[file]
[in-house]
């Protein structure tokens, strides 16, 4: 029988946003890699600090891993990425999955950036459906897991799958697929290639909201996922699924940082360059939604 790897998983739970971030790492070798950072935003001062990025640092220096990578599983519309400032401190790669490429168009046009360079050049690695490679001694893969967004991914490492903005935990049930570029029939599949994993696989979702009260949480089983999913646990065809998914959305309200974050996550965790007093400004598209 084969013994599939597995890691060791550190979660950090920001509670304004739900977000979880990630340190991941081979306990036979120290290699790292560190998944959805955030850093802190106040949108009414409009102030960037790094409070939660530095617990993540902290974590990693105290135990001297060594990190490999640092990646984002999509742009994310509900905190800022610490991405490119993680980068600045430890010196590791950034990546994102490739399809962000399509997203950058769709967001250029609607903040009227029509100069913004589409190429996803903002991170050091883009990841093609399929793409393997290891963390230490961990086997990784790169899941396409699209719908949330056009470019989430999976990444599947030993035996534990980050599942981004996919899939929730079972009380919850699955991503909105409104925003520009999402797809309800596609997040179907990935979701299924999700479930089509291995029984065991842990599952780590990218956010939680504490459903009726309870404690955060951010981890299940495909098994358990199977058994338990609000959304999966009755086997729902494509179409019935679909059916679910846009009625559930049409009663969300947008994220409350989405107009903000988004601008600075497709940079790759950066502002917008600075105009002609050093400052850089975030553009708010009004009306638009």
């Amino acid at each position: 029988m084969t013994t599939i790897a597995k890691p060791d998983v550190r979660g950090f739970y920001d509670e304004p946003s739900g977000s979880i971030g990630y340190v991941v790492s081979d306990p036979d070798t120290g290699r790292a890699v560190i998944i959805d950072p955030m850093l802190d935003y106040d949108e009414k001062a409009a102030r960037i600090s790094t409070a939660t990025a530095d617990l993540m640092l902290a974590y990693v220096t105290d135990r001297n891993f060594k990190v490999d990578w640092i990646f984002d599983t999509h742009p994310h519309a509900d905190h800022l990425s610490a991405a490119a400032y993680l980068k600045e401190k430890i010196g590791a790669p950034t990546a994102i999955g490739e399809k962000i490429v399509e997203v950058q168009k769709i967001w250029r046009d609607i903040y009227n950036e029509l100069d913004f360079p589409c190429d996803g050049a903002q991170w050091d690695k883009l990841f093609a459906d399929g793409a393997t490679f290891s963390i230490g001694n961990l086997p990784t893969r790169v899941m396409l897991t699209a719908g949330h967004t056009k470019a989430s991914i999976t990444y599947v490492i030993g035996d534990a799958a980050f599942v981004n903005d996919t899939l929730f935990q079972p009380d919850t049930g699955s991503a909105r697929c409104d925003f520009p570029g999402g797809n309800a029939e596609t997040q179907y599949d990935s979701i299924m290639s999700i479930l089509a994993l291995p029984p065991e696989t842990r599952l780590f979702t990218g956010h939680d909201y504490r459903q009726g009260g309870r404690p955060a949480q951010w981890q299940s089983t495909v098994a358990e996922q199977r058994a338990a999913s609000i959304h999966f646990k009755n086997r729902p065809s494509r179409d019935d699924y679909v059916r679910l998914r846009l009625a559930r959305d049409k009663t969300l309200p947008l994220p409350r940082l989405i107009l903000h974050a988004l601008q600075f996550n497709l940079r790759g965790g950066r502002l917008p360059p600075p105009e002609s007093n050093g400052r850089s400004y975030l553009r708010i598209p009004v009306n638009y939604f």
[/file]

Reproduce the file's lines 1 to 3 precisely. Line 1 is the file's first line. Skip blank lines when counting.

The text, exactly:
[in-house]
């Protein structure tokens, strides 16, 4: 029988946003890699600090891993990425999955950036459906897991799958697929290639909201996922699924940082360059939604 790897998983739970971030790492070798950072935003001062990025640092220096990578599983519309400032401190790669490429168009046009360079050049690695490679001694893969967004991914490492903005935990049930570029029939599949994993696989979702009260949480089983999913646990065809998914959305309200974050996550965790007093400004598209 084969013994599939597995890691060791550190979660950090920001509670304004739900977000979880990630340190991941081979306990036979120290290699790292560190998944959805955030850093802190106040949108009414409009102030960037790094409070939660530095617990993540902290974590990693105290135990001297060594990190490999640092990646984002999509742009994310509900905190800022610490991405490119993680980068600045430890010196590791950034990546994102490739399809962000399509997203950058769709967001250029609607903040009227029509100069913004589409190429996803903002991170050091883009990841093609399929793409393997290891963390230490961990086997990784790169899941396409699209719908949330056009470019989430999976990444599947030993035996534990980050599942981004996919899939929730079972009380919850699955991503909105409104925003520009999402797809309800596609997040179907990935979701299924999700479930089509291995029984065991842990599952780590990218956010939680504490459903009726309870404690955060951010981890299940495909098994358990199977058994338990609000959304999966009755086997729902494509179409019935679909059916679910846009009625559930049409009663969300947008994220409350989405107009903000988004601008600075497709940079790759950066502002917008600075105009002609050093400052850089975030553009708010009004009306638009």
């Amino acid at each position: 029988m084969t013994t599939i790897a597995k890691p060791d998983v550190r979660g950090f739970y920001d509670e304004p946003s739900g977000s979880i971030g990630y340190v991941v790492s081979d306990p036979d070798t120290g290699r790292a890699v560190i998944i959805d950072p955030m850093l802190d935003y106040d949108e009414k001062a409009a102030r960037i600090s790094t409070a939660t990025a530095d617990l993540m640092l902290a974590y990693v220096t105290d135990r001297n891993f060594k990190v490999d990578w640092i990646f984002d599983t999509h742009p994310h519309a509900d905190h800022l990425s610490a991405a490119a400032y993680l980068k600045e401190k430890i010196g590791a790669p950034t990546a994102i999955g490739e399809k962000i490429v399509e997203v950058q168009k769709i967001w250029r046009d609607i903040y009227n950036e029509l100069d913004f360079p589409c190429d996803g050049a903002q991170w050091d690695k883009l990841f093609a459906d399929g793409a393997t490679f290891s963390i230490g001694n961990l086997p990784t893969r790169v899941m396409l897991t699209a719908g949330h967004t056009k470019a989430s991914i999976t990444y599947v490492i030993g035996d534990a799958a980050f599942v981004n903005d996919t899939l929730f935990q079972p009380d919850t049930g699955s991503a909105r697929c409104d925003f520009p570029g999402g797809n309800a029939e596609t997040q179907y599949d990935s979701i299924m290639s999700i479930l089509a994993l291995p029984p065991e696989t842990r599952l780590f979702t990218g956010h939680d909201y504490r459903q009726g009260g309870r404690p955060a949480q951010w981890q299940s089983t495909v098994a358990e996922q199977r058994a338990a999913s609000i959304h999966f646990k009755n086997r729902p065809s494509r179409d019935d699924y679909v059916r679910l998914r846009l009625a559930r959305d049409k009663t969300l309200p947008l994220p409350r940082l989405i107009l903000h974050a988004l601008q600075f996550n497709l940079r790759g965790g950066r502002l917008p360059p600075p105009e002609s007093n050093g400052r850089s400004y975030l553009r708010i598209p009004v009306n638009y939604f």